This is also a chance to find out more about your customers by asking additional questions, like their birthday or favorite color.
Or you can go with Nested Bean’s approach, a baby swaddle company, who asks for the baby’s age in their campaigns so they can send more relevant offers as the baby grows up—and increases their lifetime value.
Use Pop Ups to Promote More Than Just Discounts
We often hear from customers that they want to use on-site campaigns, but don't want to devalue their brand by constantly discounting items—or worse, train potential customers to always wait for a sale to purchase. That's because for most of us, when we think about pop ups, we think about discounts. And it’s true they’re a great tool to promote flash sales, offers, and other incentives to get your site visitors to become customers.
But if your brand isn’t the type that wants to offer discounts left and right, you can still use on-site campaigns to gather email addresses with a little creativity. You can:
Promote Pieces of Content
For your blog readers, after they read 2-3 posts or have scrolled down a certain percentage of a single post, ask them if they’d like more. If they like what they’re reading, they’ll probably want to subscribe to get the updates right in their inbox. Our customers at Bullet Journal do just that to give blog readers access to exclusive content.
Or, if someone is browsing a certain category of products, promote a maintenance manual or related piece of content that they’ll need if they’re interested in the topic, like our customers at Succulent Source.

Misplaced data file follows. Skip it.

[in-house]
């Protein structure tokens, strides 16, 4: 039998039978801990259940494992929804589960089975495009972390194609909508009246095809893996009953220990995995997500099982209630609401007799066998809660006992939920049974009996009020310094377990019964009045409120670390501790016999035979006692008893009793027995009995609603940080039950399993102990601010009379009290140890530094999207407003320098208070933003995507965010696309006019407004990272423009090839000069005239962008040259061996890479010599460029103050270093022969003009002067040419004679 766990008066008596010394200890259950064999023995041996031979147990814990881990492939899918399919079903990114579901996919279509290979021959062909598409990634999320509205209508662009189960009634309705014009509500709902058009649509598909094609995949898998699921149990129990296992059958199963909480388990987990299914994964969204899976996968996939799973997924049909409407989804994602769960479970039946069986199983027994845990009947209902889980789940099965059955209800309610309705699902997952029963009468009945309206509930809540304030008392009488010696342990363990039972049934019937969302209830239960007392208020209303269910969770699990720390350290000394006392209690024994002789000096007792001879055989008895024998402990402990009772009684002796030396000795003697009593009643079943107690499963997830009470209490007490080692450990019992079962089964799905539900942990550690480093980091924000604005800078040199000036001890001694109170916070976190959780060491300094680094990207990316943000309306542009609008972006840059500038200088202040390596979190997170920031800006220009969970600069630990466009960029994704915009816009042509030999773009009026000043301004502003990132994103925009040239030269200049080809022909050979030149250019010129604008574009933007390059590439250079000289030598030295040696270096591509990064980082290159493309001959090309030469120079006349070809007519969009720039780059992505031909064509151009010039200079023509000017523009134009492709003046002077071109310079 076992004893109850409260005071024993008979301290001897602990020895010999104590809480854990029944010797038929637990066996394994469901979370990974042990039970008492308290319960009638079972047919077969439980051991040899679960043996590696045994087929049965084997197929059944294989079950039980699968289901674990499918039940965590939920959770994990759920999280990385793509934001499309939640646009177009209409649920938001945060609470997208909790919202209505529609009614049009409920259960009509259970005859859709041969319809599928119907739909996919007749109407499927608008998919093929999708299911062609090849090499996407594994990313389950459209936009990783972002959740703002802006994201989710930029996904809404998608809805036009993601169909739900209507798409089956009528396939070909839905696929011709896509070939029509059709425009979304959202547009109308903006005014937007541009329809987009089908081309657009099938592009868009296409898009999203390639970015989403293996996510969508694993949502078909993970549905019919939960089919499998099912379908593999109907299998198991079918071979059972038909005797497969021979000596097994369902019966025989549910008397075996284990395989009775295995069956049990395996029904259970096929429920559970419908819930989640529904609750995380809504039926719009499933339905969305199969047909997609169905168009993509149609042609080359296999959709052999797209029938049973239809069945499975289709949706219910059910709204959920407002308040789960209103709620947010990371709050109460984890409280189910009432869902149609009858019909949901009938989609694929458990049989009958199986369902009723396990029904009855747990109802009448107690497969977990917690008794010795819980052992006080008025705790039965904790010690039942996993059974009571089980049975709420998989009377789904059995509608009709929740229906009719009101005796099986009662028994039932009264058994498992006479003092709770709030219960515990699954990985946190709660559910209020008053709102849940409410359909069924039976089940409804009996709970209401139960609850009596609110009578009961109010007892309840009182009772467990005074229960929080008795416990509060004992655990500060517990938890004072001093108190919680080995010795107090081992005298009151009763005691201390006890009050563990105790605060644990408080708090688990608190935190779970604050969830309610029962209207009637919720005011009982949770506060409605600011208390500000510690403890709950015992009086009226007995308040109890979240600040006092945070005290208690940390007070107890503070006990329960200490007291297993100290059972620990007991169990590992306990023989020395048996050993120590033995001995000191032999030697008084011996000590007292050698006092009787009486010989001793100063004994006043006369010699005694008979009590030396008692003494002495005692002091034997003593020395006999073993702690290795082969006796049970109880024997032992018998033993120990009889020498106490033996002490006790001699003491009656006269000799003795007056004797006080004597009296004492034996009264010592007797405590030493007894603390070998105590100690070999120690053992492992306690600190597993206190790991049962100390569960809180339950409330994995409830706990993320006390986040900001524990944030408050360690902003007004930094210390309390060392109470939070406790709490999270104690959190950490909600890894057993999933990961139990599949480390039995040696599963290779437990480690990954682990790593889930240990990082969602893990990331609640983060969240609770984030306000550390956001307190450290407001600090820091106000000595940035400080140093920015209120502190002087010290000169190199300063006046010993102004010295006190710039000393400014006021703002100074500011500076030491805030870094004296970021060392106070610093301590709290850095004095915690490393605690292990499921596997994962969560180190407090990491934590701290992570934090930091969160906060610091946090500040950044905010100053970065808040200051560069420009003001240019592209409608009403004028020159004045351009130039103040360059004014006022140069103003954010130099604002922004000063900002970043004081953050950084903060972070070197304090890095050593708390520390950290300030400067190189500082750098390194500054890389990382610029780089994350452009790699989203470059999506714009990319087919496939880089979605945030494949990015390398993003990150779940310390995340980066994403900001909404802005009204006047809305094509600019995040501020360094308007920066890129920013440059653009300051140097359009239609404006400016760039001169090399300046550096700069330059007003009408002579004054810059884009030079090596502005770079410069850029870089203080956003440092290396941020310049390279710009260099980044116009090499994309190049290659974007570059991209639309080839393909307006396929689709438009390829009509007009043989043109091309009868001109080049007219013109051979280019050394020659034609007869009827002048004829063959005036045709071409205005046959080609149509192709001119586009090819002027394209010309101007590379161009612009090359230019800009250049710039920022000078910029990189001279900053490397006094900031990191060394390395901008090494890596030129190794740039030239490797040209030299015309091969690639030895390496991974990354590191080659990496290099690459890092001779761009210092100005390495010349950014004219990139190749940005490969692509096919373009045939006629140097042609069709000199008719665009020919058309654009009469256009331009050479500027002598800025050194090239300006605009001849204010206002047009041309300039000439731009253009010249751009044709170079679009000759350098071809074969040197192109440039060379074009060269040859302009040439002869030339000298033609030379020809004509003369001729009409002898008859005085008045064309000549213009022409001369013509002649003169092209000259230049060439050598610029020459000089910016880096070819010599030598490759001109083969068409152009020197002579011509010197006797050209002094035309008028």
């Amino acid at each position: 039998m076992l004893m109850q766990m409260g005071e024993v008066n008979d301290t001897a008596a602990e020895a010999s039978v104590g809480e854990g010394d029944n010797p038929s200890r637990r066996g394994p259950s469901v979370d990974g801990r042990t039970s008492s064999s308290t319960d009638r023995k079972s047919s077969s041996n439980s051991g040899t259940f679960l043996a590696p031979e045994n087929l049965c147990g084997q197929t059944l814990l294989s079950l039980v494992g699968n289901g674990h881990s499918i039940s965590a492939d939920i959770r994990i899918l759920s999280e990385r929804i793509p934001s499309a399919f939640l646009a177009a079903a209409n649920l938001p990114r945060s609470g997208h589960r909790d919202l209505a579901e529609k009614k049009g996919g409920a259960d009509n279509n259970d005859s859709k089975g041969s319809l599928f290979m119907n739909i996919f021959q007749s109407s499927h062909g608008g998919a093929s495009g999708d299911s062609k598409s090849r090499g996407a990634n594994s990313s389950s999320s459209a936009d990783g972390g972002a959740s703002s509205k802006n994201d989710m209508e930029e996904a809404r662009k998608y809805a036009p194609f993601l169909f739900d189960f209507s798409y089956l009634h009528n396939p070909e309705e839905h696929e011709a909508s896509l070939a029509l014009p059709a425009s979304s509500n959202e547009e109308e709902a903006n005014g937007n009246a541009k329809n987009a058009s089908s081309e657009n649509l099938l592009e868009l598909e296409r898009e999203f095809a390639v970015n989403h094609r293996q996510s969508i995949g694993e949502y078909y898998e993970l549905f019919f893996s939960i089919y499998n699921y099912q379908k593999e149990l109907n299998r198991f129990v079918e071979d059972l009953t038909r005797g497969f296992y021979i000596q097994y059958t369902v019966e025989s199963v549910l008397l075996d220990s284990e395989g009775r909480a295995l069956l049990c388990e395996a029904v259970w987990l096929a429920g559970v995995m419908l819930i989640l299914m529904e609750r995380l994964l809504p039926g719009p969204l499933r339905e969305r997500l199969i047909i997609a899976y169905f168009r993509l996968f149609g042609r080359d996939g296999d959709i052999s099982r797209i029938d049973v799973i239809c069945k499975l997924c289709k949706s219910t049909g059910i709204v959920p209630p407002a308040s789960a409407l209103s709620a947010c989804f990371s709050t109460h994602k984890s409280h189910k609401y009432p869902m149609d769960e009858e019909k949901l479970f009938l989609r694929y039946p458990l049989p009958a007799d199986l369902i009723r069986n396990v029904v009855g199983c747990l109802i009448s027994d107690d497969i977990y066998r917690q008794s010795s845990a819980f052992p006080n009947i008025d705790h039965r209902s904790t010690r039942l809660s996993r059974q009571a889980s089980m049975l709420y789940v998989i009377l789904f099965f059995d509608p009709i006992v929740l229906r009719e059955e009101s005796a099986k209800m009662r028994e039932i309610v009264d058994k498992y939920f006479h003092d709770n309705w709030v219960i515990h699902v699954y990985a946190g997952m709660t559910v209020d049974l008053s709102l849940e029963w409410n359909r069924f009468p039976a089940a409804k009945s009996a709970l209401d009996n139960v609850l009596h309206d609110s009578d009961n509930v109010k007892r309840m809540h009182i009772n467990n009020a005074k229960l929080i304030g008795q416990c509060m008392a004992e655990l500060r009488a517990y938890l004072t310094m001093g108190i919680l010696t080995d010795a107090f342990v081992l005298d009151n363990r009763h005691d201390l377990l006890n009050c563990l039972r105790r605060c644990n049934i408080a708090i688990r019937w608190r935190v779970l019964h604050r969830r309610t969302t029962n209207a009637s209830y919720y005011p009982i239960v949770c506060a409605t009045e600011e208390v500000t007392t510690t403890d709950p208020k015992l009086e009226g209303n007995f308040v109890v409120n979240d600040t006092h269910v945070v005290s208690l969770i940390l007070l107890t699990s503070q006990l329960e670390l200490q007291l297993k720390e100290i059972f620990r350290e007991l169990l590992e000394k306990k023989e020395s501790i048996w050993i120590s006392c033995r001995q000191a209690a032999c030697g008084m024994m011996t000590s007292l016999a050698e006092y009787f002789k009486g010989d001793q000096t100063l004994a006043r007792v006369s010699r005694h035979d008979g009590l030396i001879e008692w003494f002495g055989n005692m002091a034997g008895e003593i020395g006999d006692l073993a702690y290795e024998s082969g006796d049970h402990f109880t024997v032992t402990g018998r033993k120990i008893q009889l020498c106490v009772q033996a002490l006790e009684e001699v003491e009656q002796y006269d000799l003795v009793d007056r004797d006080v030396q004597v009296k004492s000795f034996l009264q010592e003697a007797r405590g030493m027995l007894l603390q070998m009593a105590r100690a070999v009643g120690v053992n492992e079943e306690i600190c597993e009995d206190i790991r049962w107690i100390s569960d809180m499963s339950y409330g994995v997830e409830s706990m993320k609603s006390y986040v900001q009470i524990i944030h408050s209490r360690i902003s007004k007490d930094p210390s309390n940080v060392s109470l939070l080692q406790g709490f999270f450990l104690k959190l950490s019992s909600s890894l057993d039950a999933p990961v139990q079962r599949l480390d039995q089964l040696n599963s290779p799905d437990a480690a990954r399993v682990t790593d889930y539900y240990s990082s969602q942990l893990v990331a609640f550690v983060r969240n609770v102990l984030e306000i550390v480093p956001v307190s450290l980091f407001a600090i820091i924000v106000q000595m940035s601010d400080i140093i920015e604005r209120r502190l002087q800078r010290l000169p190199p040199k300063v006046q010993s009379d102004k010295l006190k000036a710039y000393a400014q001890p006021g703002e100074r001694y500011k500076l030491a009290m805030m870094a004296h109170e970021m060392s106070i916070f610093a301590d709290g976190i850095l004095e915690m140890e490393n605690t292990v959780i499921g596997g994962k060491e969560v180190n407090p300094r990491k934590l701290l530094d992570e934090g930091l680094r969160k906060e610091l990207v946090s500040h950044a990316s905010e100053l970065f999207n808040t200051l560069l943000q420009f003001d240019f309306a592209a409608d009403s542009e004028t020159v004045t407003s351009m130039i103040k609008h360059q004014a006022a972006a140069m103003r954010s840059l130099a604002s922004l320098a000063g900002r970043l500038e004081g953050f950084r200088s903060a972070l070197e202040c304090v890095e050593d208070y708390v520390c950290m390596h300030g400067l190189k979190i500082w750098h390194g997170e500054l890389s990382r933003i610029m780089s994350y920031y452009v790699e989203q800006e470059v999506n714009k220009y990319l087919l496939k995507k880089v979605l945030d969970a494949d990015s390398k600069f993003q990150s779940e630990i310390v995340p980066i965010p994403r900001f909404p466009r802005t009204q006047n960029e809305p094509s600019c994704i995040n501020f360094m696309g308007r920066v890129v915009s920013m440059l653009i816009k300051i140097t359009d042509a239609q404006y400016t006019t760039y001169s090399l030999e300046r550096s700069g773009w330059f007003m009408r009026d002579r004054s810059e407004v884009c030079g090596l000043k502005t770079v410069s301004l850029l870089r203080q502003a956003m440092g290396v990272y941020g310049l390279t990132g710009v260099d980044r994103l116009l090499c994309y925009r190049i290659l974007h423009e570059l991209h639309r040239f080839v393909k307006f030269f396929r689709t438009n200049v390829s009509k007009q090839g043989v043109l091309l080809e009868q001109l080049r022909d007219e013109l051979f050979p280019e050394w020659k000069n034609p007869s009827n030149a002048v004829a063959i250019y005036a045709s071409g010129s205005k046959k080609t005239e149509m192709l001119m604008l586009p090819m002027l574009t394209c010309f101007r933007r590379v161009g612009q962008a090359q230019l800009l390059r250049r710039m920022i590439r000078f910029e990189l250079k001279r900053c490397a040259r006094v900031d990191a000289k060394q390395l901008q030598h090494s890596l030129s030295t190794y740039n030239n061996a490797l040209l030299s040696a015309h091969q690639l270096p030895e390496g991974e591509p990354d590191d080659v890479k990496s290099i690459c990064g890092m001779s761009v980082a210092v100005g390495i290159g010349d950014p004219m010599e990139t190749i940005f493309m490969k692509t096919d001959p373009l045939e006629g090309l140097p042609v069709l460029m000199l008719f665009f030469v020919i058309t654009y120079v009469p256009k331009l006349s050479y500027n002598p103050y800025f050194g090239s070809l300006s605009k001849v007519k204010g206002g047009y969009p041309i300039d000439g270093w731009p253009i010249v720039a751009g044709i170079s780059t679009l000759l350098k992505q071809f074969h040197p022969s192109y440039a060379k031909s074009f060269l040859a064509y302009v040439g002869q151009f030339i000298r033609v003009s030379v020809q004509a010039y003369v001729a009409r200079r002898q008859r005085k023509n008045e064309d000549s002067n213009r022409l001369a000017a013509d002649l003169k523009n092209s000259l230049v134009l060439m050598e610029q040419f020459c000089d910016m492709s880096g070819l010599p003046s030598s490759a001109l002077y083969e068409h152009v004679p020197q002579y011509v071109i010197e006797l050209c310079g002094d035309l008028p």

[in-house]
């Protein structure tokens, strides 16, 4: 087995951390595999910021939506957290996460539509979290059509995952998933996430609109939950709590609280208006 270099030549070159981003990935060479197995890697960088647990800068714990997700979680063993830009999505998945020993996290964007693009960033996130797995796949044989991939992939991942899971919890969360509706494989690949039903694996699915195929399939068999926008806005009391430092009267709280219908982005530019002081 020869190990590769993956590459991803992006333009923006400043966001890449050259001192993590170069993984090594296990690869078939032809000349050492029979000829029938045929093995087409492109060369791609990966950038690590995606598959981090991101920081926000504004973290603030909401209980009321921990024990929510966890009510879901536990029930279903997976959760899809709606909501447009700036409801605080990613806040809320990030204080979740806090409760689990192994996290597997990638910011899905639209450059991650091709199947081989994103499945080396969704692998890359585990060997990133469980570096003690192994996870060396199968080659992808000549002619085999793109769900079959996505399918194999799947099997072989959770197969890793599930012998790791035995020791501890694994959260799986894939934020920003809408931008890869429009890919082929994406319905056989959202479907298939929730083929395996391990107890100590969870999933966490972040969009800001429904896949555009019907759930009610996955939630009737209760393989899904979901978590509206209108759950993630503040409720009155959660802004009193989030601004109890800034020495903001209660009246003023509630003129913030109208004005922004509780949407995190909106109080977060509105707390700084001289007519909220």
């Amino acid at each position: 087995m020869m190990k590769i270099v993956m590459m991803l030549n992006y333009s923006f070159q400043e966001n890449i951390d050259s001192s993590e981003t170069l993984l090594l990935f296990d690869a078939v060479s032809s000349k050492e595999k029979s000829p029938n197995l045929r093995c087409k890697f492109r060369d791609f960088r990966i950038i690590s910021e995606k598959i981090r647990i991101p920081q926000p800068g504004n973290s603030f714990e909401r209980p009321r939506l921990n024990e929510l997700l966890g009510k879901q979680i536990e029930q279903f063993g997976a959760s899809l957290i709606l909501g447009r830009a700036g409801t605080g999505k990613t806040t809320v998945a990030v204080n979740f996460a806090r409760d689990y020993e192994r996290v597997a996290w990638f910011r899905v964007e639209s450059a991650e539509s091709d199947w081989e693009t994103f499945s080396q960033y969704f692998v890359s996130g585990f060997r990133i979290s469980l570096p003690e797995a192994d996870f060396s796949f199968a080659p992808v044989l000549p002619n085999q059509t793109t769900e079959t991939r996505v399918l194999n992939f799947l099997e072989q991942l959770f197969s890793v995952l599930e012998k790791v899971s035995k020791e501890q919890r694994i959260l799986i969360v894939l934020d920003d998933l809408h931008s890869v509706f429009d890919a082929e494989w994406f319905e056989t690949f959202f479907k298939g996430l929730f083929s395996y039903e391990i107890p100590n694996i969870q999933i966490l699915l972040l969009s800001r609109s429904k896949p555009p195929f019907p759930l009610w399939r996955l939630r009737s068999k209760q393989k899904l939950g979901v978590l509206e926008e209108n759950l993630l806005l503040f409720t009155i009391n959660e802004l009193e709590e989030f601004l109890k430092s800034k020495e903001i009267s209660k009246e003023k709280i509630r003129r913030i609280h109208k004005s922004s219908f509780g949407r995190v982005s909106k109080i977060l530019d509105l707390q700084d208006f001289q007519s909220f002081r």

Gather Social Media Followers
If you know many of your Instagram followers end up making a purchase, or you want your visitors to deepen their engagement with you, you can promote your social channels instead of email.
This is a great campaign idea if you already have someone’s email address or if you’re looking to build up your organic following so you can have more accurate Lookalikes for your Facebook ads or that coveted “swipe up” functionality on Instagram.
Ask for Reviews
Reviews are the lifeblood of any small business. It’s how consumers make decisions on everything from what moisturizer to use to where to stay on their fabulous vacation in the Greek Isles. The best way to get a great review? Ask for one!
Target your repeat purchasers and ask them to leave a review on the platform that makes the most sense for your business, whether you’re a Shopify app looking for Shopify reviews or a restaurant itching for more Yelp stars.
Provide Incentives to Purchase
If you don’t want to discount your merchandise, you can still put together an offer to incentivize a purchase. Our customers at Honest Beef don’t discount, but will often include free samples—the quality of which speaks for itself and encourages buyers later—or free gifts for a certain purchase level.
While these kinds of offers can work well for visitors just arriving to your site, they may work even better further down the funnel. If you know your average cart order, use that as a base point. Then, create two different Cart Saver campaigns—one for carts with a lower than average value and one for a higher than average.
A free sample, free gift, or adding free shipping can help you save a cart before they abandon it, without necessarily needing to discount the merchandise.
Make Your Campaigns Work Together
The key to all this? Using a combination of targeting rules, segmented messaging, and a mix of form and no-form campaigns to pull everything together. Having different campaigns is like having different employees helping each customer find what they’re looking for on a show floor. You can speak directly to your customer and their specific needs rather than standing at the front of the store with a megaphone trying to talk to everyone at once.
Audience targeting is available on Privy Plus plans and above. Learn more about how targeting works with this comprehensive guide: